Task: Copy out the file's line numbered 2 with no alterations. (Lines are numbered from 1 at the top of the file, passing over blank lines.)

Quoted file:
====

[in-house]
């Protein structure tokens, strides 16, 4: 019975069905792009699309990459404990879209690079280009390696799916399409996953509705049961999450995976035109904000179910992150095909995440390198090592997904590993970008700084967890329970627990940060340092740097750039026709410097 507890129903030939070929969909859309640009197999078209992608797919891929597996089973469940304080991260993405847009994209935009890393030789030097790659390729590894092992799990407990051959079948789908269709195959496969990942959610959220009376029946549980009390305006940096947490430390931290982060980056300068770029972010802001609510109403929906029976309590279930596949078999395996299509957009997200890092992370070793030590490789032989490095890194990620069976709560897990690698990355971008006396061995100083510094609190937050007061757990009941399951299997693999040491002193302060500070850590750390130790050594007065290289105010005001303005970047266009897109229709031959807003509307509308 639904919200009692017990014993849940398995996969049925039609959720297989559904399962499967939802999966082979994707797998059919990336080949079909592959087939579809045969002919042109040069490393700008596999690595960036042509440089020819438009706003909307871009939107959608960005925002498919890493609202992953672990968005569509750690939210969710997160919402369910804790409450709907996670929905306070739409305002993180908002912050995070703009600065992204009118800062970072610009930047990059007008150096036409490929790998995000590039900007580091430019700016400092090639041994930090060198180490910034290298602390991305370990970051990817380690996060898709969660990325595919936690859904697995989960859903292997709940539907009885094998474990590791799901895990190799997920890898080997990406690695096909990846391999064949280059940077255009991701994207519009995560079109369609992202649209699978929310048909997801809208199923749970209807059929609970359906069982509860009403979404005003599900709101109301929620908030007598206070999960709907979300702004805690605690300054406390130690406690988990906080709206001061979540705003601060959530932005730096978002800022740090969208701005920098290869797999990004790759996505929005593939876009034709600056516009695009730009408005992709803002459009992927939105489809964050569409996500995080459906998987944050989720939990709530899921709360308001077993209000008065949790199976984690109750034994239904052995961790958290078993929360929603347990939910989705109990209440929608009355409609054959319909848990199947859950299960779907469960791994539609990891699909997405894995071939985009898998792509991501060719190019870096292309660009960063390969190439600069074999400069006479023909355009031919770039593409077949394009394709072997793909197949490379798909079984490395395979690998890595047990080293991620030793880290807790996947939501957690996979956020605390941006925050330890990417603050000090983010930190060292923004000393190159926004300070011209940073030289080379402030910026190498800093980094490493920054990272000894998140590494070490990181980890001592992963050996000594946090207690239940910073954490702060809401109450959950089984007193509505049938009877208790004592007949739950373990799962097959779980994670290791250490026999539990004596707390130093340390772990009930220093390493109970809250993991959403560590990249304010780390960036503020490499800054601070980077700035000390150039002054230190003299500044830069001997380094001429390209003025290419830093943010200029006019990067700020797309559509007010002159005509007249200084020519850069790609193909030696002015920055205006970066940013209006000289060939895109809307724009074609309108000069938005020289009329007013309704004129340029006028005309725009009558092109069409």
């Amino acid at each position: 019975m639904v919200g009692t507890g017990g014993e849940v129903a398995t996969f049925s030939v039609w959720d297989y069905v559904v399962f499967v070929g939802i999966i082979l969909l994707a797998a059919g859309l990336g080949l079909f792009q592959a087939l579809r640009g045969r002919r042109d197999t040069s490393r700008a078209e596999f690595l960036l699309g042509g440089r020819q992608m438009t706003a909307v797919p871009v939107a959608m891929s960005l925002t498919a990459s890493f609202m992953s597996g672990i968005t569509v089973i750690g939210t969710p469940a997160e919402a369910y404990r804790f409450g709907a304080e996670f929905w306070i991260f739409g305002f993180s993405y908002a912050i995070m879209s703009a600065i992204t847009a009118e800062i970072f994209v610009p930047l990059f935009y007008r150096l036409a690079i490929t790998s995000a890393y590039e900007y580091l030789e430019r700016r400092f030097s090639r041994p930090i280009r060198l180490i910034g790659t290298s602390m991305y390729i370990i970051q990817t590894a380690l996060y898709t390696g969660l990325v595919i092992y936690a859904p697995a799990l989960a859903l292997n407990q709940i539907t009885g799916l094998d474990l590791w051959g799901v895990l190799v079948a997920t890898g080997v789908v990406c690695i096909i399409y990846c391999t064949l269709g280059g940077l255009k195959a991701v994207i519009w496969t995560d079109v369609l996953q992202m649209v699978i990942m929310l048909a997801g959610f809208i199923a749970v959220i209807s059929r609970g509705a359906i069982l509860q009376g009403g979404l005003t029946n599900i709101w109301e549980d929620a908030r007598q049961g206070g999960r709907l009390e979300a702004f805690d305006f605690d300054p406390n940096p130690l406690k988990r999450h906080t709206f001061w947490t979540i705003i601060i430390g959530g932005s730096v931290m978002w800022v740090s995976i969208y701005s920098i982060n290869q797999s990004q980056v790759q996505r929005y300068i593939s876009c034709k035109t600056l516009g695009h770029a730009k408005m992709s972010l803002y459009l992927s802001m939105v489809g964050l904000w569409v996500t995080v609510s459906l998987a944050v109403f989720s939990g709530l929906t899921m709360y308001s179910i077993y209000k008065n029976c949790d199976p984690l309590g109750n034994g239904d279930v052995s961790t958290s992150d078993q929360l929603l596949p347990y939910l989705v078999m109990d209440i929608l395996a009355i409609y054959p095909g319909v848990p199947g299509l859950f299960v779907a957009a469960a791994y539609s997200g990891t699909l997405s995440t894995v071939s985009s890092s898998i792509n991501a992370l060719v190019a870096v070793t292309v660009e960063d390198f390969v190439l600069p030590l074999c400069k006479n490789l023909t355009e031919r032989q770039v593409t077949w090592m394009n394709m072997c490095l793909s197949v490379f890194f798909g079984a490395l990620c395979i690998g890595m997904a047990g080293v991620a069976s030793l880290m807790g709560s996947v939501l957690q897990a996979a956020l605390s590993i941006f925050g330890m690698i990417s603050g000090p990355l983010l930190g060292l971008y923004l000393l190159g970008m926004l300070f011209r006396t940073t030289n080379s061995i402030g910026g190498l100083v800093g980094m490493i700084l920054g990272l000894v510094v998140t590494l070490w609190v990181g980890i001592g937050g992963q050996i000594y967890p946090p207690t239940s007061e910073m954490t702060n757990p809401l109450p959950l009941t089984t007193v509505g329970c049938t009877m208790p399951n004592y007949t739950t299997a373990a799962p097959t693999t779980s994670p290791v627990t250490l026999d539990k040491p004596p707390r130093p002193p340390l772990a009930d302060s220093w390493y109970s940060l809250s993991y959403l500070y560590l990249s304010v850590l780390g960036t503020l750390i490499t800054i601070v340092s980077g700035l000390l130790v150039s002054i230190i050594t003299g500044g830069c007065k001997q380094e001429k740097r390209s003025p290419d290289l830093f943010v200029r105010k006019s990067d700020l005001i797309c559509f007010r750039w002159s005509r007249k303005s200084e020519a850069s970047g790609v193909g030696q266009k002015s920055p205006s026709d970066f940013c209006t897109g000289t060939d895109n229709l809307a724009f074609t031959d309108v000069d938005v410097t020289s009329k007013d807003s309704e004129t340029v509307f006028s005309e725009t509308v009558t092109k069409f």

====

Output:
């Protein structure tokens, strides 16, 4: 019975069905792009699309990459404990879209690079280009390696799916399409996953509705049961999450995976035109904000179910992150095909995440390198090592997904590993970008700084967890329970627990940060340092740097750039026709410097 507890129903030939070929969909859309640009197999078209992608797919891929597996089973469940304080991260993405847009994209935009890393030789030097790659390729590894092992799990407990051959079948789908269709195959496969990942959610959220009376029946549980009390305006940096947490430390931290982060980056300068770029972010802001609510109403929906029976309590279930596949078999395996299509957009997200890092992370070793030590490789032989490095890194990620069976709560897990690698990355971008006396061995100083510094609190937050007061757990009941399951299997693999040491002193302060500070850590750390130790050594007065290289105010005001303005970047266009897109229709031959807003509307509308 639904919200009692017990014993849940398995996969049925039609959720297989559904399962499967939802999966082979994707797998059919990336080949079909592959087939579809045969002919042109040069490393700008596999690595960036042509440089020819438009706003909307871009939107959608960005925002498919890493609202992953672990968005569509750690939210969710997160919402369910804790409450709907996670929905306070739409305002993180908002912050995070703009600065992204009118800062970072610009930047990059007008150096036409490929790998995000590039900007580091430019700016400092090639041994930090060198180490910034290298602390991305370990970051990817380690996060898709969660990325595919936690859904697995989960859903292997709940539907009885094998474990590791799901895990190799997920890898080997990406690695096909990846391999064949280059940077255009991701994207519009995560079109369609992202649209699978929310048909997801809208199923749970209807059929609970359906069982509860009403979404005003599900709101109301929620908030007598206070999960709907979300702004805690605690300054406390130690406690988990906080709206001061979540705003601060959530932005730096978002800022740090969208701005920098290869797999990004790759996505929005593939876009034709600056516009695009730009408005992709803002459009992927939105489809964050569409996500995080459906998987944050989720939990709530899921709360308001077993209000008065949790199976984690109750034994239904052995961790958290078993929360929603347990939910989705109990209440929608009355409609054959319909848990199947859950299960779907469960791994539609990891699909997405894995071939985009898998792509991501060719190019870096292309660009960063390969190439600069074999400069006479023909355009031919770039593409077949394009394709072997793909197949490379798909079984490395395979690998890595047990080293991620030793880290807790996947939501957690996979956020605390941006925050330890990417603050000090983010930190060292923004000393190159926004300070011209940073030289080379402030910026190498800093980094490493920054990272000894998140590494070490990181980890001592992963050996000594946090207690239940910073954490702060809401109450959950089984007193509505049938009877208790004592007949739950373990799962097959779980994670290791250490026999539990004596707390130093340390772990009930220093390493109970809250993991959403560590990249304010780390960036503020490499800054601070980077700035000390150039002054230190003299500044830069001997380094001429390209003025290419830093943010200029006019990067700020797309559509007010002159005509007249200084020519850069790609193909030696002015920055205006970066940013209006000289060939895109809307724009074609309108000069938005020289009329007013309704004129340029006028005309725009009558092109069409």